Zero energy building in India


Sustainability and sustainability design studio ZED Lab has completed a perforated concrete hostel in Guruguram

 Photo # 1 - Building with zero energy consumption in India

Design studio Zero Energy Design Lab has built a hostel in the Indian city of Guruguram for students of the Institute of Technology and Management of St. Andrews. In a building made of red perforated concrete blocks with a total area of ​​2322 sq. m can accommodate up to 130 people.

 Photo # 2 - Zero Energy Building in India

The main challenge for the designers was to create an ergonomic space with zero energy consumption that would suit the local climatic conditions. Since the air temperature in Guruguram can reach almost 40 ° C, it was important to consider a natural ventilation system. To do this, the team used parametric design techniques and conducted a thorough analysis of solar radiation.

 Photo # 3 - Zero Consumption Building energy in India  Photo # 4 - Zero Energy Building in India

The two-layer facade provides thermal insulation and light transmission at any time of the day, thanks to which shady areas and natural ventilation are always preserved inside the building. The first “layer” is a brick wall, which blocks the directional rays of the sun, the second & nbsp; – an intermediate space where the stairs and terraces are located. “We thought a two-layer façade would be the perfect solution to thermal comfort in response to the region’s hot and dry climate,” & nbsp; explains ZED Lab founder Sachin Rastogi.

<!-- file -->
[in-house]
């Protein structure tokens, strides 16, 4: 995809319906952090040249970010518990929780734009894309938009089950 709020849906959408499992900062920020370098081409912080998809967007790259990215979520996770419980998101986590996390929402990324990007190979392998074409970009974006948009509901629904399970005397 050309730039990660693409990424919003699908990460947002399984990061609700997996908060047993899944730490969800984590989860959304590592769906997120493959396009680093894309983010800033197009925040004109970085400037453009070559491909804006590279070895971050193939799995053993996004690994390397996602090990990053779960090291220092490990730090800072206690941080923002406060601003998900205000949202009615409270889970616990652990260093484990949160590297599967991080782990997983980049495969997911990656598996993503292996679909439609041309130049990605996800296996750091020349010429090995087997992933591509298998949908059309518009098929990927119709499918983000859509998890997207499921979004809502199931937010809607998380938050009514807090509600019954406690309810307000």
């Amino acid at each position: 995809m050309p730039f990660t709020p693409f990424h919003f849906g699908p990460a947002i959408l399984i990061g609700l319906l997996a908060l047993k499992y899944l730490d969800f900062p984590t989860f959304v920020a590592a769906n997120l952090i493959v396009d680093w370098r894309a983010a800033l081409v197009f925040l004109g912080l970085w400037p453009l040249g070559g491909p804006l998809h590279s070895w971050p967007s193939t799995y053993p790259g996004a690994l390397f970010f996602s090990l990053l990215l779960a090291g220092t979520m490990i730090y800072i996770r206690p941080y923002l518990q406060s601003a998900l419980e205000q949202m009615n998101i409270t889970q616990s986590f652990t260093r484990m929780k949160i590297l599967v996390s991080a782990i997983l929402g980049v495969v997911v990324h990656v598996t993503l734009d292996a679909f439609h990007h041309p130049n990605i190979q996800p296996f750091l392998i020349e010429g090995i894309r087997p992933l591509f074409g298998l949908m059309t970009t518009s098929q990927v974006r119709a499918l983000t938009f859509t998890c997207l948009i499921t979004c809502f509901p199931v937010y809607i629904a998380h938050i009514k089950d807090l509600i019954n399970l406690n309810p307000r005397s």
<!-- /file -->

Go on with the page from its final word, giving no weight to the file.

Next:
Photo # 5 - Zero Energy Building in India

The angles of rotation of each block were calculated using special software tools. As a result, the designers were able to reduce the exposure to direct sunlight by 35%. “Since the blocks have a through hole, the volume of air passing through them loses heat due to compression in accordance with the Bernoulli principle,” Rastogi explained.

Photo # 6 - Zero Energy Building in India Photo # 7 - Zero Energy Building in India

Inside, the hostel is designed as a social center with numerous private areas. The heart of the building & nbsp; is a staircase that adorns the southern facade of the building and connects all floors. The stairwells function throughout the day as a public space where students can study, work or play. The outer lobby is often used as a badminton court in the evenings, while the inner courtyard has chess and carom playgrounds.

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Despite the industrial appearance of the building, the design of the hostel refers to traditional Indian architecture, which is characterized by a similar approach to construction, taking into account climatic conditions and minimizing energy use. The so-called aangana, or courtyards, have always been a hallmark of Indian architecture, & nbsp; – they facilitate air circulation and fill the interior with light.

Photo # 10 - Zero Energy Building in India

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